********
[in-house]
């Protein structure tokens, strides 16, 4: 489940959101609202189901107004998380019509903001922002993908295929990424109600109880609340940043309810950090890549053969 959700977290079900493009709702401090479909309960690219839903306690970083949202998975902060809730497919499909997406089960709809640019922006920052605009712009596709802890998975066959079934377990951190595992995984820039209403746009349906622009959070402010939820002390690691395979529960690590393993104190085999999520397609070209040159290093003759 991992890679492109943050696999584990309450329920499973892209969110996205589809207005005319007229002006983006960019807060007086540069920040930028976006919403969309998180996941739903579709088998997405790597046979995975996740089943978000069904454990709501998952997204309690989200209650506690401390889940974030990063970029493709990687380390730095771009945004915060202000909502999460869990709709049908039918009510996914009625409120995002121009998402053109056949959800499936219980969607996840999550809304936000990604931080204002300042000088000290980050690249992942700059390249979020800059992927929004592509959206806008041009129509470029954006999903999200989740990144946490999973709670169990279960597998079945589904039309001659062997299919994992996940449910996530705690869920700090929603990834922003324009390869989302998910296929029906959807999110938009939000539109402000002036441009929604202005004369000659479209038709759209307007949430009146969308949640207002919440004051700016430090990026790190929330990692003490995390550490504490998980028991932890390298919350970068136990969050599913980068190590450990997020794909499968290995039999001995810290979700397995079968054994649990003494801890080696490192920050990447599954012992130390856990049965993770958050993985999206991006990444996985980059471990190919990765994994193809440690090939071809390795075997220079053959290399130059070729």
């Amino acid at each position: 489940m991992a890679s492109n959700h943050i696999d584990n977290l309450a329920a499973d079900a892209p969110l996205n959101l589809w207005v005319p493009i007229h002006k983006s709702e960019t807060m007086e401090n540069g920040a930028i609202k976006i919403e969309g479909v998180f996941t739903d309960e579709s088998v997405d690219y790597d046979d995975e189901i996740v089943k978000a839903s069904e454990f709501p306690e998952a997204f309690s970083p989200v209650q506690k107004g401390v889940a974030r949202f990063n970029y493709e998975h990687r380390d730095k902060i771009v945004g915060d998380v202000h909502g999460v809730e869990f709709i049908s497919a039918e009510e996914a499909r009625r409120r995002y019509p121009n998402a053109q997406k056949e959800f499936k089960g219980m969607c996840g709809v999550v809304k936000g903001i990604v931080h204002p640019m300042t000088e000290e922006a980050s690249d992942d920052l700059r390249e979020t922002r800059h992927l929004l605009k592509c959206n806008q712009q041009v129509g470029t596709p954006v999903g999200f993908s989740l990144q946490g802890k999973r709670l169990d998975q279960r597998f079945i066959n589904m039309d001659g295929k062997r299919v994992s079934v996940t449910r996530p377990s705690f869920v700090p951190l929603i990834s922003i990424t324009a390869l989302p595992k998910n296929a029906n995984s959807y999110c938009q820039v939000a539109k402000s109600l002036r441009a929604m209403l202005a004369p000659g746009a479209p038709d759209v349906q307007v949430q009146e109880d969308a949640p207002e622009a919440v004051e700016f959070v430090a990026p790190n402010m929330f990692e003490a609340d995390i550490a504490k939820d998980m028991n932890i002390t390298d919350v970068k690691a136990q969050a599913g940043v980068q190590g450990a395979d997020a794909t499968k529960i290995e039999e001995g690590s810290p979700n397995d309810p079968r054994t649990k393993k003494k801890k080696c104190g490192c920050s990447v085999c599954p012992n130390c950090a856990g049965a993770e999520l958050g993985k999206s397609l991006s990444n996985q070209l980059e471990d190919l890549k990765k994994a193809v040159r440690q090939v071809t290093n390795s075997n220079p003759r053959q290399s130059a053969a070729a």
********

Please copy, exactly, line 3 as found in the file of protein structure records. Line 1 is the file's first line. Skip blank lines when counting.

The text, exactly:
């Amino acid at each position: 489940m991992a890679s492109n959700h943050i696999d584990n977290l309450a329920a499973d079900a892209p969110l996205n959101l589809w207005v005319p493009i007229h002006k983006s709702e960019t807060m007086e401090n540069g920040a930028i609202k976006i919403e969309g479909v998180f996941t739903d309960e579709s088998v997405d690219y790597d046979d995975e189901i996740v089943k978000a839903s069904e454990f709501p306690e998952a997204f309690s970083p989200v209650q506690k107004g401390v889940a974030r949202f990063n970029y493709e998975h990687r380390d730095k902060i771009v945004g915060d998380v202000h909502g999460v809730e869990f709709i049908s497919a039918e009510e996914a499909r009625r409120r995002y019509p121009n998402a053109q997406k056949e959800f499936k089960g219980m969607c996840g709809v999550v809304k936000g903001i990604v931080h204002p640019m300042t000088e000290e922006a980050s690249d992942d920052l700059r390249e979020t922002r800059h992927l929004l605009k592509c959206n806008q712009q041009v129509g470029t596709p954006v999903g999200f993908s989740l990144q946490g802890k999973r709670l169990d998975q279960r597998f079945i066959n589904m039309d001659g295929k062997r299919v994992s079934v996940t449910r996530p377990s705690f869920v700090p951190l929603i990834s922003i990424t324009a390869l989302p595992k998910n296929a029906n995984s959807y999110c938009q820039v939000a539109k402000s109600l002036r441009a929604m209403l202005a004369p000659g746009a479209p038709d759209v349906q307007v949430q009146e109880d969308a949640p207002e622009a919440v004051e700016f959070v430090a990026p790190n402010m929330f990692e003490a609340d995390i550490a504490k939820d998980m028991n932890i002390t390298d919350v970068k690691a136990q969050a599913g940043v980068q190590g450990a395979d997020a794909t499968k529960i290995e039999e001995g690590s810290p979700n397995d309810p079968r054994t649990k393993k003494k801890k080696c104190g490192c920050s990447v085999c599954p012992n130390c950090a856990g049965a993770e999520l958050g993985k999206s397609l991006s990444n996985q070209l980059e471990d190919l890549k990765k994994a193809v040159r440690q090939v071809t290093n390795s075997n220079p003759r053959q290399s130059a053969a070729a």